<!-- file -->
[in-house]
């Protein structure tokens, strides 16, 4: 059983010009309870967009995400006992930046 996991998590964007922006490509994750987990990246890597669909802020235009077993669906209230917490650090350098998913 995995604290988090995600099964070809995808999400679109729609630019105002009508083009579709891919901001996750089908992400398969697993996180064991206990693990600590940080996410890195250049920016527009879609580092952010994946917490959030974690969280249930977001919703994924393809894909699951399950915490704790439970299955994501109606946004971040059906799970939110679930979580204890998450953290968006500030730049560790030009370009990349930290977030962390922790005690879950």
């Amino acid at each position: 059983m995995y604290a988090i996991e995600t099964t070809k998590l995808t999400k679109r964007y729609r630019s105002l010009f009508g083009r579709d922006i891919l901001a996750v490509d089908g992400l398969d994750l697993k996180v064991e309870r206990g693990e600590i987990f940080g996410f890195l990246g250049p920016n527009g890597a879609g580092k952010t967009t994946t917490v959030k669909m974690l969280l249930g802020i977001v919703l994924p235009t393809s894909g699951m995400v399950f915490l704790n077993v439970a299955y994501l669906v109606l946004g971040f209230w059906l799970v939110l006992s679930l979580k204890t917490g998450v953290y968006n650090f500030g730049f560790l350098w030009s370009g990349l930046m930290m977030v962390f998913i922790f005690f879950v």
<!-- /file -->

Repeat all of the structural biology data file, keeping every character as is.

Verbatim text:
[in-house]
């Protein structure tokens, strides 16, 4: 059983010009309870967009995400006992930046 996991998590964007922006490509994750987990990246890597669909802020235009077993669906209230917490650090350098998913 995995604290988090995600099964070809995808999400679109729609630019105002009508083009579709891919901001996750089908992400398969697993996180064991206990693990600590940080996410890195250049920016527009879609580092952010994946917490959030974690969280249930977001919703994924393809894909699951399950915490704790439970299955994501109606946004971040059906799970939110679930979580204890998450953290968006500030730049560790030009370009990349930290977030962390922790005690879950």
């Amino acid at each position: 059983m995995y604290a988090i996991e995600t099964t070809k998590l995808t999400k679109r964007y729609r630019s105002l010009f009508g083009r579709d922006i891919l901001a996750v490509d089908g992400l398969d994750l697993k996180v064991e309870r206990g693990e600590i987990f940080g996410f890195l990246g250049p920016n527009g890597a879609g580092k952010t967009t994946t917490v959030k669909m974690l969280l249930g802020i977001v919703l994924p235009t393809s894909g699951m995400v399950f915490l704790n077993v439970a299955y994501l669906v109606l946004g971040f209230w059906l799970v939110l006992s679930l979580k204890t917490g998450v953290y968006n650090f500030g730049f560790l350098w030009s370009g990349l930046m930290m977030v962390f998913i922790f005690f879950v």